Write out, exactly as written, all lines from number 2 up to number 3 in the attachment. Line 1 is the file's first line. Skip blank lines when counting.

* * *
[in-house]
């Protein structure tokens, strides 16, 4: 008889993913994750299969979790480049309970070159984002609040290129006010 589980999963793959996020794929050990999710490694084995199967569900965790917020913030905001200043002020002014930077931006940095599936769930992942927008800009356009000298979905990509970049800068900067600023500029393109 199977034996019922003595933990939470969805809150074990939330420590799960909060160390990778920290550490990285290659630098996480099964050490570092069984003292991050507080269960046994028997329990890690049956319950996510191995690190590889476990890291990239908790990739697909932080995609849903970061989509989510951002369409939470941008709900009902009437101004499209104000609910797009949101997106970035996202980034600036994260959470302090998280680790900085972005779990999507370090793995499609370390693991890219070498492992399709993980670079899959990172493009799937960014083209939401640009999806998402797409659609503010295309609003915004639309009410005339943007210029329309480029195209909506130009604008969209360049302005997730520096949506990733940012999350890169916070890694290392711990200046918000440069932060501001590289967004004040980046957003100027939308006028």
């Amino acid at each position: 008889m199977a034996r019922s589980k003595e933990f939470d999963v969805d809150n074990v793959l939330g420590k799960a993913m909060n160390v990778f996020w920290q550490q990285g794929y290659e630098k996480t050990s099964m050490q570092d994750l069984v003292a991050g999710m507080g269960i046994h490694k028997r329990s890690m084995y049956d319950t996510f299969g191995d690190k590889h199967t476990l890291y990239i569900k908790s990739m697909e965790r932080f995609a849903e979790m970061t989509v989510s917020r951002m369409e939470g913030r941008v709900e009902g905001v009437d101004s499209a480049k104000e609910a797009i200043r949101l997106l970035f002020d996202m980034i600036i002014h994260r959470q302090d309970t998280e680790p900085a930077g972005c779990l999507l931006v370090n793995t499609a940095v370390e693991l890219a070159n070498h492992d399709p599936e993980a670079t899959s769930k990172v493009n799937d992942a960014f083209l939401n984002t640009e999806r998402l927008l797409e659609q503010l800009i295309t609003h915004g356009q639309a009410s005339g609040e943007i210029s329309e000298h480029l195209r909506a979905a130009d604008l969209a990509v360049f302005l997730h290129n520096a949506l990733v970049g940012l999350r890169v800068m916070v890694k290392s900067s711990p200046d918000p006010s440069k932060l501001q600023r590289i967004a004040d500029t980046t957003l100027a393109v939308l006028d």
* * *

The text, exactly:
């Protein structure tokens, strides 16, 4: 008889993913994750299969979790480049309970070159984002609040290129006010 589980999963793959996020794929050990999710490694084995199967569900965790917020913030905001200043002020002014930077931006940095599936769930992942927008800009356009000298979905990509970049800068900067600023500029393109 199977034996019922003595933990939470969805809150074990939330420590799960909060160390990778920290550490990285290659630098996480099964050490570092069984003292991050507080269960046994028997329990890690049956319950996510191995690190590889476990890291990239908790990739697909932080995609849903970061989509989510951002369409939470941008709900009902009437101004499209104000609910797009949101997106970035996202980034600036994260959470302090998280680790900085972005779990999507370090793995499609370390693991890219070498492992399709993980670079899959990172493009799937960014083209939401640009999806998402797409659609503010295309609003915004639309009410005339943007210029329309480029195209909506130009604008969209360049302005997730520096949506990733940012999350890169916070890694290392711990200046918000440069932060501001590289967004004040980046957003100027939308006028």
């Amino acid at each position: 008889m199977a034996r019922s589980k003595e933990f939470d999963v969805d809150n074990v793959l939330g420590k799960a993913m909060n160390v990778f996020w920290q550490q990285g794929y290659e630098k996480t050990s099964m050490q570092d994750l069984v003292a991050g999710m507080g269960i046994h490694k028997r329990s890690m084995y049956d319950t996510f299969g191995d690190k590889h199967t476990l890291y990239i569900k908790s990739m697909e965790r932080f995609a849903e979790m970061t989509v989510s917020r951002m369409e939470g913030r941008v709900e009902g905001v009437d101004s499209a480049k104000e609910a797009i200043r949101l997106l970035f002020d996202m980034i600036i002014h994260r959470q302090d309970t998280e680790p900085a930077g972005c779990l999507l931006v370090n793995t499609a940095v370390e693991l890219a070159n070498h492992d399709p599936e993980a670079t899959s769930k990172v493009n799937d992942a960014f083209l939401n984002t640009e999806r998402l927008l797409e659609q503010l800009i295309t609003h915004g356009q639309a009410s005339g609040e943007i210029s329309e000298h480029l195209r909506a979905a130009d604008l969209a990509v360049f302005l997730h290129n520096a949506l990733v970049g940012l999350r890169v800068m916070v890694k290392s900067s711990p200046d918000p006010s440069k932060l501001q600023r590289i967004a004040d500029t980046t957003l100027a393109v939308l006028d």